Diesel Exhaust Fluid (DEF) Contamination Risk | NATA Fuel QC Training and Resources Available

Our industry has seen several incidents in recent months where DEF was accidently injected into jet fuel instead of FSII, causing significant aircraft damage. Although none of these incidents led to an aircraft crash, there is a substantial risk of engine failure in aircraft fueled with DEF contaminated fuel. NATA urges its members that utilize Diesel Exhaust Fluid (DEF) and Fuel System Icing Inhibitor (FSII or Prist) to review their storage, handling and personnel training procedures to prevent dangerous fuel contamination.

The Federal Aviation Administration (FAA) has released a Special Airworthiness Information Bulletin (SAIB) that addresses the dangers of DEF contaminated aviation fuel.

In December of 2017, NATA released a DEF Contamination Prevention training course through its Safety 1st Supplemental Safety Training program. This course is provided free of charge to anyone in the industry and could help prevent future incidents related to DEF Contamination. Current Safety 1st users have the ability to assign the DEF Contamination Prevention course to their employees utilizing their Safety 1st training account. Companies that are not current Safety 1st users should contact us for complimentary access to the DEF Contamination Prevention course.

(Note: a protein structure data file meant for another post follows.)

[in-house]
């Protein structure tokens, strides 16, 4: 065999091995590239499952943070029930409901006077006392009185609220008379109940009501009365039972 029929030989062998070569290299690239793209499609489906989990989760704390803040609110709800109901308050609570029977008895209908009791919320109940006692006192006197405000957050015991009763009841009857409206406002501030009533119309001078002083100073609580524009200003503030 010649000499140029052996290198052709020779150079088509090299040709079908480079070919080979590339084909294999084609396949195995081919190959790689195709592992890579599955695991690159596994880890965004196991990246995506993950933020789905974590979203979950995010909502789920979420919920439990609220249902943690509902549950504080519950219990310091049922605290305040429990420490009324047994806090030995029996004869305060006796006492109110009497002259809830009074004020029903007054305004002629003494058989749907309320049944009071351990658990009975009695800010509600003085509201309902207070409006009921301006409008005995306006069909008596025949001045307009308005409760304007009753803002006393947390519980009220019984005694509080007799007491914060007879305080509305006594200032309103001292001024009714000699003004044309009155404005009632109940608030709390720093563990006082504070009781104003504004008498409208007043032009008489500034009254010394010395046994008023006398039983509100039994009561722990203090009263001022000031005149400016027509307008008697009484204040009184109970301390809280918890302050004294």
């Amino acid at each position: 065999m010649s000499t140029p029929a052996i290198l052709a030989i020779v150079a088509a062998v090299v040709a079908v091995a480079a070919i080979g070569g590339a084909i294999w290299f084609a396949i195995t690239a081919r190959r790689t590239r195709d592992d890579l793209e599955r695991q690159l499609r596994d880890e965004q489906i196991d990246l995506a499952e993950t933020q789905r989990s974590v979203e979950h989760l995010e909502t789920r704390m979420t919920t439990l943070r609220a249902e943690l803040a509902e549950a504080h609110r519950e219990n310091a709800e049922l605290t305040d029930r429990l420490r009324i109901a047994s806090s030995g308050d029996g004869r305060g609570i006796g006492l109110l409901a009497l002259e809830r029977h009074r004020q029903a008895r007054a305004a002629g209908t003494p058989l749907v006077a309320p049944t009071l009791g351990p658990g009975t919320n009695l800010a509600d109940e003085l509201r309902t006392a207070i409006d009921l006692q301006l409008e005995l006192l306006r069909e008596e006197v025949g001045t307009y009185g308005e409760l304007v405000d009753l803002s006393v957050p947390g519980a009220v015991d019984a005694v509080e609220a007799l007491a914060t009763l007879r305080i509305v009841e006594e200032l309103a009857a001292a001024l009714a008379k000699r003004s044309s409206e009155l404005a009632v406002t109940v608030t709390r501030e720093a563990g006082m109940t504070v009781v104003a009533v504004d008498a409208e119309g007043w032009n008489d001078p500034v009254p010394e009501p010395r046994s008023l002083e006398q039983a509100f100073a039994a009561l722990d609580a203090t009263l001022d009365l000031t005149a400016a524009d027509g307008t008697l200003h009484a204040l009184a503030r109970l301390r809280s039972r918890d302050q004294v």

Current Safety 1st Users – click here for directions on assigning courses

Non Safety 1st Users – click here to contact us at safety1st@nata.aero

Additionally, NATA provides the following resources to assist and educate our members on aviation fuel management:

For questions regarding DEF contamination prevention or any of the resources described in this alert, please contact safety1st@nata.aero.

FAA Clarifies 139 Fire Safety Training Requirements